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CD Review

Gustav Mahler

Symphony #5

New Philharmonia Orchestra/John Barbirolli
EMI CDM769186-2
Find it at AmazonFind it at Amazon UKFind it at Amazon GermanyFind it at Amazon CanadaFind it at Amazon FranceFind it at Amazon Japan
Also available on EMI Great Recordings Of The Century 66962-2:
Amazon - UK - Germany - Canada - France - Japan - ArkivMusic
Or Warner/EMI 433290-2
Amazon - UK - Germany - Canada - France - Japan - ArkivMusic - CD Universe - JPC

This classic performance can also be found on the "Great Recordings of the Century" line and in box sets, but I am generally not an audiophile and was happy to acquire this particular disc for about four dollars. If I am generally not an audiophile, I am even less likely to turn down such a fine disc at that price. Since the "Great Recordings" series is harder and harder to find as Warner rebrands the EMI catalog, I suggest that collectors not worry about editions, and focus on the music.

Although his much beloved Hallé Orchestra was the his main base of operations during his mid-to-late career, very few of the conductors' recordings with that orchestra are seem as prime recommendations here in the states. Furthermore, Barbirolli's Mahler faces a similar critical dichotomy; admired in Brittan, but subject to some very harsh words stateside. However, few will argue that this is not a great performance. Unlike the Hallé, the New Philharmonia was a world-class ensemble of real stature. Formed after Walter Legge's temper tantrum and subsequent disbandment of the Philharmonia Orchestra, the New Philharmonia was to the Philharmonia Orchestra what the Symphony of the Air was to the NBC Symphony Orchestra. In theory, they were the same ensemble, but differences in management and artistic vision made them very different. I confess that in my review of Riccardo Muti's great Tchaikovsky cycle on Warner that I originally failed to make this distinction, and only the intelligence of our editor saved readers from some real confusion.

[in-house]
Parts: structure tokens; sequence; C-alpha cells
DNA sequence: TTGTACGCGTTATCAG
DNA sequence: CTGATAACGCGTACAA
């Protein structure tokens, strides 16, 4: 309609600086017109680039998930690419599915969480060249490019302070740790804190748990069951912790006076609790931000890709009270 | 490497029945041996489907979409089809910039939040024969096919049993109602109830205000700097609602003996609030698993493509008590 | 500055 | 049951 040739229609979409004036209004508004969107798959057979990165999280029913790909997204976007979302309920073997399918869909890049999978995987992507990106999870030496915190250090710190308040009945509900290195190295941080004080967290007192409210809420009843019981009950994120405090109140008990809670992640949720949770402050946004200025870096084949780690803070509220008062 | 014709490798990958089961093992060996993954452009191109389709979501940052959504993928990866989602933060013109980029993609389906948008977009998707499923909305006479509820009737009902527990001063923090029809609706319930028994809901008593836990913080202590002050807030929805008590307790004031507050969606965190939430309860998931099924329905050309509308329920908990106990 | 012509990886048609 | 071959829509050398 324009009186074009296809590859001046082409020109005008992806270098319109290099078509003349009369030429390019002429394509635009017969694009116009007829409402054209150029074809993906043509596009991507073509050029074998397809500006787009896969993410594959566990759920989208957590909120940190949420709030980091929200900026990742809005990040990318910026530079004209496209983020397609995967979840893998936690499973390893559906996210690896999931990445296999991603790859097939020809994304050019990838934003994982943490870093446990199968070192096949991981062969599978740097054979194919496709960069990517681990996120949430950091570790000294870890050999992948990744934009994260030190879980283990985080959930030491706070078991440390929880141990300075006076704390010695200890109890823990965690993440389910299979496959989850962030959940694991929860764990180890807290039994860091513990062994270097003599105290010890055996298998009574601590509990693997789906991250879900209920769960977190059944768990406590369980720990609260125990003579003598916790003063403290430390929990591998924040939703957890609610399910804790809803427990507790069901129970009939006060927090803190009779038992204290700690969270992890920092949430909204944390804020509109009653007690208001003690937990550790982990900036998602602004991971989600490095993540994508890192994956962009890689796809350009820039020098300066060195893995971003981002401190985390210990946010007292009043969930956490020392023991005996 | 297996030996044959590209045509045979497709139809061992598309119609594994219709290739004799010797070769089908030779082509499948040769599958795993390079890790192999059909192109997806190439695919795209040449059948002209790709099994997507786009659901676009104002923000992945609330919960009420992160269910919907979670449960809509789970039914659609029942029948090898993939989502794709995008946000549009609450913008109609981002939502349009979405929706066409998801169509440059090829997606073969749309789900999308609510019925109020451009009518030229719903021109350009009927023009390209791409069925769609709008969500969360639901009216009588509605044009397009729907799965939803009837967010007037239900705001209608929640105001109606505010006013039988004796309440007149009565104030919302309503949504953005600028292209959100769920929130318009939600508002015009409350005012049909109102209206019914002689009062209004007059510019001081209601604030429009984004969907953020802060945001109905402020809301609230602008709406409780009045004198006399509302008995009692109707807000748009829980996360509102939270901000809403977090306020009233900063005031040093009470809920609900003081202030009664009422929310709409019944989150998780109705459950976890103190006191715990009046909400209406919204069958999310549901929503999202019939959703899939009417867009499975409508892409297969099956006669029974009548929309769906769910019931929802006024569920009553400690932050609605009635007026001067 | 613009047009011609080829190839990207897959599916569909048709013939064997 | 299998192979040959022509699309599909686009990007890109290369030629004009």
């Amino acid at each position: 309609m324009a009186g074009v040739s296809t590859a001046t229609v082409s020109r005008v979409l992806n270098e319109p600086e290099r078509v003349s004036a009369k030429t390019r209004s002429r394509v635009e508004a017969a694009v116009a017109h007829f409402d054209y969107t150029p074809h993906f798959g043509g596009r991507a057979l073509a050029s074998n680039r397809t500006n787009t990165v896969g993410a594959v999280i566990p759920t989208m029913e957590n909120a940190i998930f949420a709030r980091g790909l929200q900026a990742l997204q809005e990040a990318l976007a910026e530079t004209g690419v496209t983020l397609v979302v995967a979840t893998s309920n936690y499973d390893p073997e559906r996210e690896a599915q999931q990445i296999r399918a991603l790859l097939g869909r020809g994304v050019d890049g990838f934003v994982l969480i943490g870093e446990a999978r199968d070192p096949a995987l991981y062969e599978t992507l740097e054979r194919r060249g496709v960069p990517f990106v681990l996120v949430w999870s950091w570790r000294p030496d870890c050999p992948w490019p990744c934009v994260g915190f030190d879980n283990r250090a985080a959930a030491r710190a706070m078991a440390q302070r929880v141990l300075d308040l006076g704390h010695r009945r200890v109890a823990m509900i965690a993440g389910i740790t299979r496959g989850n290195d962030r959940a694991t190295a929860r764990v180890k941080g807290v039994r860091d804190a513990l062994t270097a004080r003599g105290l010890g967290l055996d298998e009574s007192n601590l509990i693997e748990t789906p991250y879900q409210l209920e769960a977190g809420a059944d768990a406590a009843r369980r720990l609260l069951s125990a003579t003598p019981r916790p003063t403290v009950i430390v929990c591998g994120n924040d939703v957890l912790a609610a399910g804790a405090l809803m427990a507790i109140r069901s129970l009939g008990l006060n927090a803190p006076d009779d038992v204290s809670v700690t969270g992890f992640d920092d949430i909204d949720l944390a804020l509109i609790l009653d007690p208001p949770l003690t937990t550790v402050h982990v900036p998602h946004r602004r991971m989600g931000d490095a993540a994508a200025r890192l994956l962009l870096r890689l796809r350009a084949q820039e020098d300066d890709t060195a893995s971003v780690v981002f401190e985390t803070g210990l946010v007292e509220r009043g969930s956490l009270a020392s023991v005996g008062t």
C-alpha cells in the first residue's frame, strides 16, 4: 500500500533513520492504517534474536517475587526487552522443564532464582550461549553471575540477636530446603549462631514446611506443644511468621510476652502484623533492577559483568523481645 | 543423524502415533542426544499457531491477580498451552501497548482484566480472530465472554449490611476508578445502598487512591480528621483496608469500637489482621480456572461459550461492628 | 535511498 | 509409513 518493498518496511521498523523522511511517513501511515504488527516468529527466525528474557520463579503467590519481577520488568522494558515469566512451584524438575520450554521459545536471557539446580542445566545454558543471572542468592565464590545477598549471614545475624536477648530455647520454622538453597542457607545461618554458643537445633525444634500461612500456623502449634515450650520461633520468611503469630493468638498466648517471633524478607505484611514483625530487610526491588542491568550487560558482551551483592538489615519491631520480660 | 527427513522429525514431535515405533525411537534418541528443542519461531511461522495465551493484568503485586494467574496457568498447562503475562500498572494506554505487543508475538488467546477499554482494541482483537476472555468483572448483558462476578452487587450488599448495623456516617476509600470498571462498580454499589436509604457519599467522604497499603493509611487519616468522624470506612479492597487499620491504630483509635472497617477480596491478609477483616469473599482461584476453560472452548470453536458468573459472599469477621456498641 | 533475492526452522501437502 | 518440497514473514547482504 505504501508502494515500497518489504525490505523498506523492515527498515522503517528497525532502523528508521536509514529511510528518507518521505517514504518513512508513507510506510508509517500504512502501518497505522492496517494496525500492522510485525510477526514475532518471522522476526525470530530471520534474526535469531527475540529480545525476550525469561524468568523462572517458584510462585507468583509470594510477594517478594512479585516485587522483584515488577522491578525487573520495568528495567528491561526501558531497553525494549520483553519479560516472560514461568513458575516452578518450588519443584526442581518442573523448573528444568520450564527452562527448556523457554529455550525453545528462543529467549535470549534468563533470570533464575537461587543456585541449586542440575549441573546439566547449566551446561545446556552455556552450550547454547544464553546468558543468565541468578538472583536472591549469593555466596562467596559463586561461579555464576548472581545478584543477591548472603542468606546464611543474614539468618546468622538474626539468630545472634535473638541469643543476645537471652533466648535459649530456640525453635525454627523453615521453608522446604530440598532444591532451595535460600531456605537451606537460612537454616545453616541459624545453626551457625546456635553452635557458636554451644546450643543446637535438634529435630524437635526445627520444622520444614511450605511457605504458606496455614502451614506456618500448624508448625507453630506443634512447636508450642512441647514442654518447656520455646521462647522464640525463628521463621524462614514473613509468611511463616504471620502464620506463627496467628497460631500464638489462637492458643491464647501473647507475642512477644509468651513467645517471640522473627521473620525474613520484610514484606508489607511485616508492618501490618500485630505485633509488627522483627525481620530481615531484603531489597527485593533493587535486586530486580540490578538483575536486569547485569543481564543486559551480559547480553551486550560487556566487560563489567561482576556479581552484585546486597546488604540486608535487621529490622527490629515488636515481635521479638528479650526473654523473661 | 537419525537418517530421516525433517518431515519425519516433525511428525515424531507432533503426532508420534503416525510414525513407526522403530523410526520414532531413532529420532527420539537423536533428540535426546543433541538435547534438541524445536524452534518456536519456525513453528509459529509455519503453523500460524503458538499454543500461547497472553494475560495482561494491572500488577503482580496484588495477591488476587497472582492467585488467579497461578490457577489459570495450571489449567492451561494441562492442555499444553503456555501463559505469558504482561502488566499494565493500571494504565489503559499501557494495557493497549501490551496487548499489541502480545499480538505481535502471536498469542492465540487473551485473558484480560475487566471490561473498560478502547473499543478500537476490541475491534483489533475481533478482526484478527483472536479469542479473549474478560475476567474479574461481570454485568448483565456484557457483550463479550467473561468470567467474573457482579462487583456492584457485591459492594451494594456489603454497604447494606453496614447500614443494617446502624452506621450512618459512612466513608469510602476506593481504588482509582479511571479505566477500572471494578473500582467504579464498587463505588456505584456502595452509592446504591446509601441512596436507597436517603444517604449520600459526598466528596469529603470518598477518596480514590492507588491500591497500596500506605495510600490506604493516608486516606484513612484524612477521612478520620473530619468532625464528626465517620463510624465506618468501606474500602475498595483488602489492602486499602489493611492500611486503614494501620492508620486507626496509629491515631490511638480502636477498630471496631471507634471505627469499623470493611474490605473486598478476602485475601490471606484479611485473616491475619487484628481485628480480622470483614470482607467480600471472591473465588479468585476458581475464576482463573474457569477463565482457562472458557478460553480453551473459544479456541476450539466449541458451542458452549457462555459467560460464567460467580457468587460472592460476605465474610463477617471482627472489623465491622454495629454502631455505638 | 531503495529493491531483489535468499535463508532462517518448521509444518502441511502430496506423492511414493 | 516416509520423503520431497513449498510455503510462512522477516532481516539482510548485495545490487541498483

This performance has the hallmarks of John Barbirolli's finest readings; a great love for the music with the technical means to realize his intentions. He could be very sloppy, and his love for the music at hand would occasionally turn into mush. But when allied with a great ensemble – mostly, his Berlin Philharmonic recordings get mixed reviews, too – he could be one of the very best. He seems to have had an especially good relationship with the New Philharmonia, with whom he recorded other benchmark discs. Typically excellent in the woodwinds, the New Philharmonia also featured the best low strings in the U. K.. This works very favorably for Mahler, and the brass are also tidier than they tended to be for Klemperer; by this time, the great conductor was old and often sick. For his part, Barbirolli brings depth and insight to the score, and he also manages to keep things tidier than usual. The Adagietto is lovely, but the whole work has great feeling and very good sound. There's tons of Mahler out there, but this is still a classic.

Copyright © 2015, Brian Wigman